Noted researcher Ethan Mollick published his opinion on crowdfunding on the pages of the Harvard Business Review this week. Mollick, an Assistant Professor of Management at Wharton where he focuses on entrepreneurship and crowdfunding, believes crowdfunding is not just about the money but the creation of a community.
Very early on, Mollick recognized the power and potential of internet finance when it comes to funding innovative new ideas. In 2014, Mollick addressed the question as to whether crowdfunding engendered crowdwisdom or herd madness. He concluded at that time;
“We find that the crowd is more wise than mad, generally agreeing with the experts, and that, on average, the projects selected by the crowd alone seem to do as well as those selected by experts.”
Yesterday, Mollick explained that successful crowdfunding campaigns prove market demand but more importantly it builds “communities of support.”
On the question regarding whether “the crowd” or experts do a better job of vetting a project, Mollick states;
“We found that the crowd and experts largely agreed, and, when they did not, the crowd was more likely to take a chance on projects than experts. Further, the projects the crowd (but not the experts) supported ultimately produced a higher number of critical and commercial hits than the projects that the experts approved of. This suggests that platform-based allocation of resources can supplement more traditional expert-based decision making.”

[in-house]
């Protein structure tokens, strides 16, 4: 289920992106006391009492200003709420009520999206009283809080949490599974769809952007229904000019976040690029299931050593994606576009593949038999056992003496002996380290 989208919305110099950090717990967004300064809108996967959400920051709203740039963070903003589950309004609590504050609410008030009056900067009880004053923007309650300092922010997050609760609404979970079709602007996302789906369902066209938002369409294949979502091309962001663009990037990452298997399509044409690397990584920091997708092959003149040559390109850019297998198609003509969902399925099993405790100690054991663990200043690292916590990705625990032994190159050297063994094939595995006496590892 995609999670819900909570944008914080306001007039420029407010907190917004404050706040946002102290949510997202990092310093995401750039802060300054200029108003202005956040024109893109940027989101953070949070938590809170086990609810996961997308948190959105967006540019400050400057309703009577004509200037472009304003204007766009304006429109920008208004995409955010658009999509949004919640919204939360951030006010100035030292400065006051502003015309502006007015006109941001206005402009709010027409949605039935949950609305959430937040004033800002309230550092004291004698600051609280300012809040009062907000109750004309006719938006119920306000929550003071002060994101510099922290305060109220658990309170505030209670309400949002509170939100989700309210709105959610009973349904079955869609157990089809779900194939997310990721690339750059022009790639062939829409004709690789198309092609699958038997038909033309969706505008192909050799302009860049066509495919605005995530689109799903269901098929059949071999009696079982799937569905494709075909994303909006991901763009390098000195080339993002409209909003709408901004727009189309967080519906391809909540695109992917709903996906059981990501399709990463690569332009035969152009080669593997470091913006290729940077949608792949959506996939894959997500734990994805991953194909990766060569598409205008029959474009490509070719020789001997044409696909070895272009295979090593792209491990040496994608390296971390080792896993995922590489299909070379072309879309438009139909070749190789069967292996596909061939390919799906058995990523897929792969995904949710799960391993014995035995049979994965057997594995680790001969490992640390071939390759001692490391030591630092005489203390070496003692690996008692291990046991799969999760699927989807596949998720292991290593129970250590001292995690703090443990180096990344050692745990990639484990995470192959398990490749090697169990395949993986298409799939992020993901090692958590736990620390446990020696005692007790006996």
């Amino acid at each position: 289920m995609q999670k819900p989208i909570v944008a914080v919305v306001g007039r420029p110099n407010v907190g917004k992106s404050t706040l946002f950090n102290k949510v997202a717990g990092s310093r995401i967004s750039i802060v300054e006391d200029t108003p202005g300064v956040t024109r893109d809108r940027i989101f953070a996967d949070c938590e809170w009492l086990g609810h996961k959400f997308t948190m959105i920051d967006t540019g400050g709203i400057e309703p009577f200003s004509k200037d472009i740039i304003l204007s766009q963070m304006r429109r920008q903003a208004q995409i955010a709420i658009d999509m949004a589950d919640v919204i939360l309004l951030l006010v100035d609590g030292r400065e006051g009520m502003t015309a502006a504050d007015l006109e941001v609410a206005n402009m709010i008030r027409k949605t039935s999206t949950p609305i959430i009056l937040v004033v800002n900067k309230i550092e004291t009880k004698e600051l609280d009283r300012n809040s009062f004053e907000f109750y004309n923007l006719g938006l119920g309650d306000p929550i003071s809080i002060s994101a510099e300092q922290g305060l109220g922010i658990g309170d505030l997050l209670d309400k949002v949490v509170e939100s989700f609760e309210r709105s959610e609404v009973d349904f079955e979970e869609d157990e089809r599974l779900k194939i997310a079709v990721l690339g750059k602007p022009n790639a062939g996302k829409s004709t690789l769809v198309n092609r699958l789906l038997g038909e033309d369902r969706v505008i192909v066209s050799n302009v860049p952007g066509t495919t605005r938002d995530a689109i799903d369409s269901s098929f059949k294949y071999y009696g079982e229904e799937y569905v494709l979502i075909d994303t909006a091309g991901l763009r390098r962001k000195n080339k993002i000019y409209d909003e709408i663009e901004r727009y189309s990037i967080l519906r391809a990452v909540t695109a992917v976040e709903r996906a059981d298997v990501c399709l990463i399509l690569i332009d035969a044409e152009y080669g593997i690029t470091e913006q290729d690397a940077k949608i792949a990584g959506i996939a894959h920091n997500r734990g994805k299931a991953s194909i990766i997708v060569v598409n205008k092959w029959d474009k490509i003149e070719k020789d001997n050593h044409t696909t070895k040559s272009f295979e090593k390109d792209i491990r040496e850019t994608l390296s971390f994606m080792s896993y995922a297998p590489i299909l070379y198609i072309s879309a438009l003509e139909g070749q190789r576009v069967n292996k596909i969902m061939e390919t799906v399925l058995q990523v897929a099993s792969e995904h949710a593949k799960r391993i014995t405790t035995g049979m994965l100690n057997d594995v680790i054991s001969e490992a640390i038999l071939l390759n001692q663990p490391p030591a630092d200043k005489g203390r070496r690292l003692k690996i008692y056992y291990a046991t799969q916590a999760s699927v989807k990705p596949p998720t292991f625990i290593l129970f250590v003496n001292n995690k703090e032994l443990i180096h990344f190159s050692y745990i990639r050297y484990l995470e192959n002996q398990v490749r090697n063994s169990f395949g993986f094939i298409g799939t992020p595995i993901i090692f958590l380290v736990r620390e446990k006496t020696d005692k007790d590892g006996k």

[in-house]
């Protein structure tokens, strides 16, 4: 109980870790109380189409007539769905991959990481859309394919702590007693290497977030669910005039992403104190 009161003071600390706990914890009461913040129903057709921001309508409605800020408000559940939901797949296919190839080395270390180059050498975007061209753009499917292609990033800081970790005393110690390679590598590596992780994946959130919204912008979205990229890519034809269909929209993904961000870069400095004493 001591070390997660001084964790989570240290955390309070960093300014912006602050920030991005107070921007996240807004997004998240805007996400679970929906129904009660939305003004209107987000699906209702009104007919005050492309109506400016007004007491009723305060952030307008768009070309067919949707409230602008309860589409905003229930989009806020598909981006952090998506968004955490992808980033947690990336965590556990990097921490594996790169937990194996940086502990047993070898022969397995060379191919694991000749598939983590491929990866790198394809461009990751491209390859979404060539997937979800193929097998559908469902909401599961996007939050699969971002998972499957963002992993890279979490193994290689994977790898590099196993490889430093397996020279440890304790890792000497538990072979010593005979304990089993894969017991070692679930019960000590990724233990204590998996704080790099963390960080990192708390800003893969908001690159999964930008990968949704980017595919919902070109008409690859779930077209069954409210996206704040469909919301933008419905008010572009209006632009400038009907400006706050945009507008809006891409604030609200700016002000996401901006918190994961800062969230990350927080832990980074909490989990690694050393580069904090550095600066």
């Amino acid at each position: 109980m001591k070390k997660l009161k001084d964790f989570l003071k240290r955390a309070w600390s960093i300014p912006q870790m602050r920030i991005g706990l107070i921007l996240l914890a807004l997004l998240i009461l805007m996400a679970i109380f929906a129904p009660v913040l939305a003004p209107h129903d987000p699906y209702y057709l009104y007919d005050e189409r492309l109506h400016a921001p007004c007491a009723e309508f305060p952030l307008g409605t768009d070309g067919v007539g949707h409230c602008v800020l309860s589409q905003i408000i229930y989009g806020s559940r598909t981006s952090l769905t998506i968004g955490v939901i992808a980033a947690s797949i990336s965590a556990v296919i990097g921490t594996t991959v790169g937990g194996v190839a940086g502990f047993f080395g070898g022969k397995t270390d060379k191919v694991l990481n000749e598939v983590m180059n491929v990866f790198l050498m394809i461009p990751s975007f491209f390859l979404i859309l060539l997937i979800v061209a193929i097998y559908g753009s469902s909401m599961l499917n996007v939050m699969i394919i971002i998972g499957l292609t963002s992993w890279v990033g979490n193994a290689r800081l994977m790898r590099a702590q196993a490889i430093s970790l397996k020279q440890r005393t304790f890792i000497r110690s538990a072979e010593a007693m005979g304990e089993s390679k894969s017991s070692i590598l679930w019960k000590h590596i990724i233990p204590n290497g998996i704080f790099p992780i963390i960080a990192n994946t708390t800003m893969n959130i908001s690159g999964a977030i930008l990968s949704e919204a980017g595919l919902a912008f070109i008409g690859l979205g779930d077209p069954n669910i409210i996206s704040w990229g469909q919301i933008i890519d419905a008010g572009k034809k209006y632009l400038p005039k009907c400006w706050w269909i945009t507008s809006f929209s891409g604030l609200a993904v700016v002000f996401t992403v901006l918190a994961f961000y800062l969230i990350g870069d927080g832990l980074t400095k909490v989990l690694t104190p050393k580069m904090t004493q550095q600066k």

Mollick observes that a direct connection between the creator and supporter facilitated by a platform drives a sense of ownership and obligation. This is both for the backer/investor and the creator/entrepreneur. Of course, if a project fails to deliver, an entrepreneur will “find a less forgiving audience.”
While we remain in the early days of internet finance and investment crowdfunding, this unique dynamic that Mollick highlights is an important characteristic of finance moving online: Establishing a committed group of owners and brand evangelists can be a powerful thing.